Director’s Message – March 2021

Due to the global spread of the COVID-19 virus, many populations are experiencing negative consequences such as job loss, food insecurity, and the inability to manage existing medical conditions and maintain preventive measures to control the spread of the virus, such as social distancing and personal protective equipment (PPE).

Some of the most disadvantaged in the COVID-19 era are People Living with HIV (PLHIV) and other vulnerable groups.

As the number of new HIV infections decreases globally, there are still subpopulations that remain at higher risk of infection in the Caribbean and have limited or no access to prevention, care, and treatment.

The populations that are the hardest hit are those that also lack power and experience high levels of food insecurity, poverty, drug abuse, incarceration among men, and those suffering from other infectious and chronic diseases.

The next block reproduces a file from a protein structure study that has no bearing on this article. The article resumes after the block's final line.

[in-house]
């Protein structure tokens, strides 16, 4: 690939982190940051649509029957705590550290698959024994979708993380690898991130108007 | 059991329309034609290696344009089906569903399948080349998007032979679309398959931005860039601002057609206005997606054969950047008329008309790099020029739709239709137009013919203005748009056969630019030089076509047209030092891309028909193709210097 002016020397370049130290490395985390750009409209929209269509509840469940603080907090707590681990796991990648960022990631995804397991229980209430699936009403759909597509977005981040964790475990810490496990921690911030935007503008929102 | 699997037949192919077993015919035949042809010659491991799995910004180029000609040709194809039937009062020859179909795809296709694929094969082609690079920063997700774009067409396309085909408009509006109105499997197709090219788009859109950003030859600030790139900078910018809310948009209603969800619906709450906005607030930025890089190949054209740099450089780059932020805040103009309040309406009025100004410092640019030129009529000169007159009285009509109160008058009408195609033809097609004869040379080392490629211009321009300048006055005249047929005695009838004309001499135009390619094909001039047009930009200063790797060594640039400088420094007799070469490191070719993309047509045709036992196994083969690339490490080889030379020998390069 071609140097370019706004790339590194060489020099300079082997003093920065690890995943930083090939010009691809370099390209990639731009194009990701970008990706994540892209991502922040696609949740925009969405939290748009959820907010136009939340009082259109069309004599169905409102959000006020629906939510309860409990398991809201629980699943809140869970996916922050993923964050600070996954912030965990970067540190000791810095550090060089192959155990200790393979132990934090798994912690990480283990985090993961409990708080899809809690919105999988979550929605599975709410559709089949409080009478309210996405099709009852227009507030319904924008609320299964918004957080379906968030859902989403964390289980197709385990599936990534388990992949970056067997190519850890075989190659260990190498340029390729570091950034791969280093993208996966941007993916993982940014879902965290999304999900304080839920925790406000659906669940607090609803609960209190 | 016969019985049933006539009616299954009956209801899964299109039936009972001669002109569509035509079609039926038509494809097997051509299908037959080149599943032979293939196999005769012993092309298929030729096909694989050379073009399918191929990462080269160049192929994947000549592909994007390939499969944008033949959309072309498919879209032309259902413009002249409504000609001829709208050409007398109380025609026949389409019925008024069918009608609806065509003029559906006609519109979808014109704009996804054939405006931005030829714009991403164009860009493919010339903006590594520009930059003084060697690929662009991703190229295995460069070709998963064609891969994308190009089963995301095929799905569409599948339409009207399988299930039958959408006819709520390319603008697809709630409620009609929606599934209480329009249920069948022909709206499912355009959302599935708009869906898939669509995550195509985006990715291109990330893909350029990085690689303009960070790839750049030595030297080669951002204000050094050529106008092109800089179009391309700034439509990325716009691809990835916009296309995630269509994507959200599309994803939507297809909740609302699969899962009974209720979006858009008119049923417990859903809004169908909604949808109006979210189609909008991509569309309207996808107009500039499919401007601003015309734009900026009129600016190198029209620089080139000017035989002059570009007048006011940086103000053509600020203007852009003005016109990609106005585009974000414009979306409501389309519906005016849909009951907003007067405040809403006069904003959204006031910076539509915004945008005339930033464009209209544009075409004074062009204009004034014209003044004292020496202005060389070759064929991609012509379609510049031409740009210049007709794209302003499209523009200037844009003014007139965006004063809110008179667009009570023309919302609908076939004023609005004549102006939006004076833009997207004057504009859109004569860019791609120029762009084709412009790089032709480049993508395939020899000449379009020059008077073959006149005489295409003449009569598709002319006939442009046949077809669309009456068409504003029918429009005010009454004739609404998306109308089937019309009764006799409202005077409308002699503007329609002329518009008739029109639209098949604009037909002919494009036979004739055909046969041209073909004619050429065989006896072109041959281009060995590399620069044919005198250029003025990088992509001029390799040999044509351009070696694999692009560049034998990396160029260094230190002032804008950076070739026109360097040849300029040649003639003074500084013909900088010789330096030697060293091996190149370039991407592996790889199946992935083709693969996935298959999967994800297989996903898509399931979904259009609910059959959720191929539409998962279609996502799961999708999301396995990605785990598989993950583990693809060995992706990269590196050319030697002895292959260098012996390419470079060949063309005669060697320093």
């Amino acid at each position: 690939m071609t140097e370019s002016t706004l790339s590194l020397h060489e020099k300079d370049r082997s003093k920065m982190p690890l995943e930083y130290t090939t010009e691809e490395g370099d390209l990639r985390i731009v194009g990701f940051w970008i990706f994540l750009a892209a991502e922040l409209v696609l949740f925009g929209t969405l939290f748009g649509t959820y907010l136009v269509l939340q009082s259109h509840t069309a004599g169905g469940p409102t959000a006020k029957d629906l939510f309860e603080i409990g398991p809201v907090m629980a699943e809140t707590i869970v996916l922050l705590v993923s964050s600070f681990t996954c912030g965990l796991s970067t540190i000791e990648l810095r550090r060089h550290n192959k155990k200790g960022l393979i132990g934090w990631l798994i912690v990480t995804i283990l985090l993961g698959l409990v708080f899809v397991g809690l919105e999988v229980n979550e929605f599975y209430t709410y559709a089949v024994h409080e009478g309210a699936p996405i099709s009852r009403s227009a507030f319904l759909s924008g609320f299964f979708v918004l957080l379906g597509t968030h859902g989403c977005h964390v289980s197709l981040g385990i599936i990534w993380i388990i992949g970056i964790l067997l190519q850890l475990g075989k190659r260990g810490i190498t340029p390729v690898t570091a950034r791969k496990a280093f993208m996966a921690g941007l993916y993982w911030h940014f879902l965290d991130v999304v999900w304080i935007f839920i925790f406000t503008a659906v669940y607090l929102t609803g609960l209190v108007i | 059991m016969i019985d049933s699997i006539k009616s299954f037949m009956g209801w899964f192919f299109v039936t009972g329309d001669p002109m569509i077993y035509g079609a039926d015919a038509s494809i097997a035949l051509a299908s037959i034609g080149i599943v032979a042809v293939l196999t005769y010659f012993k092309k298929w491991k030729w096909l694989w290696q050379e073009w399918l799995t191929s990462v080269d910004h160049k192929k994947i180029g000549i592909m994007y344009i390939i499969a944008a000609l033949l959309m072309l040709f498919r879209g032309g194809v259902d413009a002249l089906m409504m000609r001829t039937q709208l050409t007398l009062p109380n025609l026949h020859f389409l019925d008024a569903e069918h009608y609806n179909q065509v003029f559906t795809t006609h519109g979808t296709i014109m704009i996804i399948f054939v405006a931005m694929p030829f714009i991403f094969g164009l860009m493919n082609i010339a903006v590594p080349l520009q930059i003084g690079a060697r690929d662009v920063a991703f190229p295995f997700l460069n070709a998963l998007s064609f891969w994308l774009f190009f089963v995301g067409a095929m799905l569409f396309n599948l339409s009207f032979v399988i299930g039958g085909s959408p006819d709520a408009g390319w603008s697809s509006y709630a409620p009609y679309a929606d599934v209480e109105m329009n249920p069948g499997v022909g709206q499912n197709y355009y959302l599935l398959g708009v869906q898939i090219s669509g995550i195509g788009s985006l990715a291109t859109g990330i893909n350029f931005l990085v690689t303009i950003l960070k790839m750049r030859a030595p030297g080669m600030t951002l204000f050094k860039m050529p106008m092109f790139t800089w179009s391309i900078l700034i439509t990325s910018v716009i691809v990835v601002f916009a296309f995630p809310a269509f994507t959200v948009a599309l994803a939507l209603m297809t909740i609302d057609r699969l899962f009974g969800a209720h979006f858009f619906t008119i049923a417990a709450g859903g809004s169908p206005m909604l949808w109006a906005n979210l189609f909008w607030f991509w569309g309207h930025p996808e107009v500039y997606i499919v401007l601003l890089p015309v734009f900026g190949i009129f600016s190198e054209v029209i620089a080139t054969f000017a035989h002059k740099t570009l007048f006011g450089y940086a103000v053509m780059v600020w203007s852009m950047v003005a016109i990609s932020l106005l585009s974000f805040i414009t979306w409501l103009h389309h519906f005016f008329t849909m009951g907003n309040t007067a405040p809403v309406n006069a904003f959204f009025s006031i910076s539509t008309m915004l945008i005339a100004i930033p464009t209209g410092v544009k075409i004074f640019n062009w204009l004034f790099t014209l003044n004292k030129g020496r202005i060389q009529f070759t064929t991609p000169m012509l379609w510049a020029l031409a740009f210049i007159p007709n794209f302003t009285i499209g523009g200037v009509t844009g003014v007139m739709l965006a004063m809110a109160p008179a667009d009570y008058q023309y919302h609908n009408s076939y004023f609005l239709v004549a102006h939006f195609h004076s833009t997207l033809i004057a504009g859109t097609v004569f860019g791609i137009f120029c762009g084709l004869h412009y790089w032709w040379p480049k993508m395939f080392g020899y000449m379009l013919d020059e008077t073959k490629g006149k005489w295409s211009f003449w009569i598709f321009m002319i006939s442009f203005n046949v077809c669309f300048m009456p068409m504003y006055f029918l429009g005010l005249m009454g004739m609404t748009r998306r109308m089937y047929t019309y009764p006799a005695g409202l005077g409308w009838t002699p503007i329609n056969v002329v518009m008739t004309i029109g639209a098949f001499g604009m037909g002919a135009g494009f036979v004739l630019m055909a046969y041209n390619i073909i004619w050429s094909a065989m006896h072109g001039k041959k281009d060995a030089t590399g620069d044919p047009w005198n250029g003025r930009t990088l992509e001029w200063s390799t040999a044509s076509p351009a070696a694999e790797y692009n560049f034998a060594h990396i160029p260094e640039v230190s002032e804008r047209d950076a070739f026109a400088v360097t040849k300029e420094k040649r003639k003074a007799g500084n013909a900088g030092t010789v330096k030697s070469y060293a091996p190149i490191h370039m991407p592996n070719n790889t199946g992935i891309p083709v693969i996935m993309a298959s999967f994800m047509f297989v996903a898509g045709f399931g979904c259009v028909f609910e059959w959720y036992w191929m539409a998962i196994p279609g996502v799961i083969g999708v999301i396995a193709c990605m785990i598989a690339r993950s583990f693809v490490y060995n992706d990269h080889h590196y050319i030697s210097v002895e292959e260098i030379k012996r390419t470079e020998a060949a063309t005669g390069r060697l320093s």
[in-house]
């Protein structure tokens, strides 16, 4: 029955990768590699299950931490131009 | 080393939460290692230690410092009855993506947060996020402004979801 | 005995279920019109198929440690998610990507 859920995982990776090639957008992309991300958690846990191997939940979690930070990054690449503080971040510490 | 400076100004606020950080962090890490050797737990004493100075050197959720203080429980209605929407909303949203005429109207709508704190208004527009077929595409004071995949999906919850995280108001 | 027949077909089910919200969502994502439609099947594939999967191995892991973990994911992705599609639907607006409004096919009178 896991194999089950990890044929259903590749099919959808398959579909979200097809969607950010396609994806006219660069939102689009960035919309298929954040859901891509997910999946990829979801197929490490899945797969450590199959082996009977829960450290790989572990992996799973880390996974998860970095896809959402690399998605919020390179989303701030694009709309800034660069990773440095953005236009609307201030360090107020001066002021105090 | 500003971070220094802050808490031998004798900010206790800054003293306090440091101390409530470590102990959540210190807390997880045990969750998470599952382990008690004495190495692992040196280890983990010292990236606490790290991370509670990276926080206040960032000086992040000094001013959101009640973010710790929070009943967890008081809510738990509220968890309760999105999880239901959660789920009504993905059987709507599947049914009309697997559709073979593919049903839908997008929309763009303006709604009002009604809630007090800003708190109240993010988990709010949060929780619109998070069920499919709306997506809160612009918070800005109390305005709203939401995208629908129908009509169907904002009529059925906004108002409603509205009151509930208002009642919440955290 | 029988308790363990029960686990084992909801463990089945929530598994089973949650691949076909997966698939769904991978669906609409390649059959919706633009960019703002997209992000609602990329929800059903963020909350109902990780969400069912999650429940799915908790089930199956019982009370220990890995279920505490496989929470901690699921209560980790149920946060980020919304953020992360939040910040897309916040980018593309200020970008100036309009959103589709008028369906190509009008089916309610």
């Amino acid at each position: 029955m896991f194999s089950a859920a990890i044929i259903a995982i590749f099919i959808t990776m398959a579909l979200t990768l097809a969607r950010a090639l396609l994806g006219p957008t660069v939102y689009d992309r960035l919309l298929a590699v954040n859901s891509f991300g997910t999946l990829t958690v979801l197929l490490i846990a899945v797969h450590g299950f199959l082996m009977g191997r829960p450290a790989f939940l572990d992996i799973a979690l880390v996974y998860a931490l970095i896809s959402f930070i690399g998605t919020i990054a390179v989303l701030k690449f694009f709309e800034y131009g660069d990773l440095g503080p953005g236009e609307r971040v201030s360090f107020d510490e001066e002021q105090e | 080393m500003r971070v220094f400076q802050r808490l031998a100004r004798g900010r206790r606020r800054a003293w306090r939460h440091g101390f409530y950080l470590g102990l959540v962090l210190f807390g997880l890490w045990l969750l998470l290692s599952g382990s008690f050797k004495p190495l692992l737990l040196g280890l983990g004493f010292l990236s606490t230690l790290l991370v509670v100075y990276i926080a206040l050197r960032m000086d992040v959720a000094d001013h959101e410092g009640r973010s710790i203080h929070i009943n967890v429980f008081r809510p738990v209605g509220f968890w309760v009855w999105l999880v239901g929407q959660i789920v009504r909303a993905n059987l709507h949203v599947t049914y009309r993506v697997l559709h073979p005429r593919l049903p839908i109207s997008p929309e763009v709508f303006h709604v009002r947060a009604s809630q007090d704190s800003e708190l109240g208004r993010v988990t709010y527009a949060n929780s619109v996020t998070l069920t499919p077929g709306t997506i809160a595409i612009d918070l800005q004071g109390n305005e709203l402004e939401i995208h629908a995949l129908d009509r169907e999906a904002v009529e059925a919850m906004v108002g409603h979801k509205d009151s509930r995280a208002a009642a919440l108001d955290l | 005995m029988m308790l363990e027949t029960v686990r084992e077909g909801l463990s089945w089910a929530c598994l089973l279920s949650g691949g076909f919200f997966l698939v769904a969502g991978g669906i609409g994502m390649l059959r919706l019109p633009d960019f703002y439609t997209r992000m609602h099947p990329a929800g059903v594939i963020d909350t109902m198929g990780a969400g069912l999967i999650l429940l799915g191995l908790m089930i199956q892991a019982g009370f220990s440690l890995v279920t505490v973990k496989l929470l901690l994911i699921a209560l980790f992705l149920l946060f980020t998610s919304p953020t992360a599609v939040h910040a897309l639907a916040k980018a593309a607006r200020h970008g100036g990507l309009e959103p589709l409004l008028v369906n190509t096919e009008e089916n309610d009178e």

As we struggle to ensure continuity of services for PLHIV during the pandemic, we need to consider how we can better support them to ease the added burden of the pandemic.

We can support PLHIV by ensuring food and other social protection services, including temporary shelters for key populations, People Living with HIV, and other vulnerable groups.

There is also the possibility to explore opportunities to provide cash transfers and other support to PLHIV who have lost their jobs or are in vulnerable conditions, especially among key populations. Also, there is a need to provide services to support populations most affected by violence, especially among women, transgender women, girls, and migrant populations.

Let us use our collective skills and collaborate to support the most vulnerable during COVID-19.

Caribbean business leader nominated to UN HIV Task Force

Caribbean business leader and entrepreneur, Angela Lee Loy, has been selected from more than 500 nominations globally to be part of the Multi-Stakeholder Task Force for the 2021 United Nations High-Level Meeting on HIV. Ms Lee Loy is the lone private sector representative in a group comprised of civil society members from 16 countries.